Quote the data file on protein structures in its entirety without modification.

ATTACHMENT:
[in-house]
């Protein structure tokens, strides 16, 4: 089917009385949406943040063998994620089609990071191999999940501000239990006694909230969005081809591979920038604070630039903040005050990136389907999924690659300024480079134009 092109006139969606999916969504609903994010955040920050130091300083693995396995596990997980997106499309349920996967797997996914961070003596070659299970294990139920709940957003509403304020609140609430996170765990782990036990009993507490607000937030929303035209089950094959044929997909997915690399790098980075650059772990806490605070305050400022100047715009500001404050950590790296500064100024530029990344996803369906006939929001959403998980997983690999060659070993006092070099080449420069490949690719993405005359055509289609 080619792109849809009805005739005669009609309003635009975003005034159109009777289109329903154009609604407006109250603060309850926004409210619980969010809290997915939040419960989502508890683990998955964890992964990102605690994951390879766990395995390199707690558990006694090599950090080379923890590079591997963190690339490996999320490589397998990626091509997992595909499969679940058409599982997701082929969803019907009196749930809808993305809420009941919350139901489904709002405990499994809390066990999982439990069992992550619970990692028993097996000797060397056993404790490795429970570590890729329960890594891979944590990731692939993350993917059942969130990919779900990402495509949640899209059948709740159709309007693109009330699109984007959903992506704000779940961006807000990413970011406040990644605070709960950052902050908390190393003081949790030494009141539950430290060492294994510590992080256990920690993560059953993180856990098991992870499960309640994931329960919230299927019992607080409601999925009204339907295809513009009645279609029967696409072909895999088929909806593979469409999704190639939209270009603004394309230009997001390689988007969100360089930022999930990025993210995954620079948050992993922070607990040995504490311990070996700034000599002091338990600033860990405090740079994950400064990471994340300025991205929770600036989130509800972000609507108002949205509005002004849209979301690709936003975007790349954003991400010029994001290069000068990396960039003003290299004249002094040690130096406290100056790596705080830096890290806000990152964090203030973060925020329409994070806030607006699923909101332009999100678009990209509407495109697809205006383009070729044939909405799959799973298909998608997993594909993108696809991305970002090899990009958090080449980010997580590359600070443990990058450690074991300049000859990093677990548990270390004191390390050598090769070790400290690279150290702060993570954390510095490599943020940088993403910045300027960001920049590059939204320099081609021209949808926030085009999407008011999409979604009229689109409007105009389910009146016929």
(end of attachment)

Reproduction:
[in-house]
């Protein structure tokens, strides 16, 4: 089917009385949406943040063998994620089609990071191999999940501000239990006694909230969005081809591979920038604070630039903040005050990136389907999924690659300024480079134009 092109006139969606999916969504609903994010955040920050130091300083693995396995596990997980997106499309349920996967797997996914961070003596070659299970294990139920709940957003509403304020609140609430996170765990782990036990009993507490607000937030929303035209089950094959044929997909997915690399790098980075650059772990806490605070305050400022100047715009500001404050950590790296500064100024530029990344996803369906006939929001959403998980997983690999060659070993006092070099080449420069490949690719993405005359055509289609 080619792109849809009805005739005669009609309003635009975003005034159109009777289109329903154009609604407006109250603060309850926004409210619980969010809290997915939040419960989502508890683990998955964890992964990102605690994951390879766990395995390199707690558990006694090599950090080379923890590079591997963190690339490996999320490589397998990626091509997992595909499969679940058409599982997701082929969803019907009196749930809808993305809420009941919350139901489904709002405990499994809390066990999982439990069992992550619970990692028993097996000797060397056993404790490795429970570590890729329960890594891979944590990731692939993350993917059942969130990919779900990402495509949640899209059948709740159709309007693109009330699109984007959903992506704000779940961006807000990413970011406040990644605070709960950052902050908390190393003081949790030494009141539950430290060492294994510590992080256990920690993560059953993180856990098991992870499960309640994931329960919230299927019992607080409601999925009204339907295809513009009645279609029967696409072909895999088929909806593979469409999704190639939209270009603004394309230009997001390689988007969100360089930022999930990025993210995954620079948050992993922070607990040995504490311990070996700034000599002091338990600033860990405090740079994950400064990471994340300025991205929770600036989130509800972000609507108002949205509005002004849209979301690709936003975007790349954003991400010029994001290069000068990396960039003003290299004249002094040690130096406290100056790596705080830096890290806000990152964090203030973060925020329409994070806030607006699923909101332009999100678009990209509407495109697809205006383009070729044939909405799959799973298909998608997993594909993108696809991305970002090899990009958090080449980010997580590359600070443990990058450690074991300049000859990093677990548990270390004191390390050598090769070790400290690279150290702060993570954390510095490599943020940088993403910045300027960001920049590059939204320099081609021209949808926030085009999407008011999409979604009229689109409007105009389910009146016929």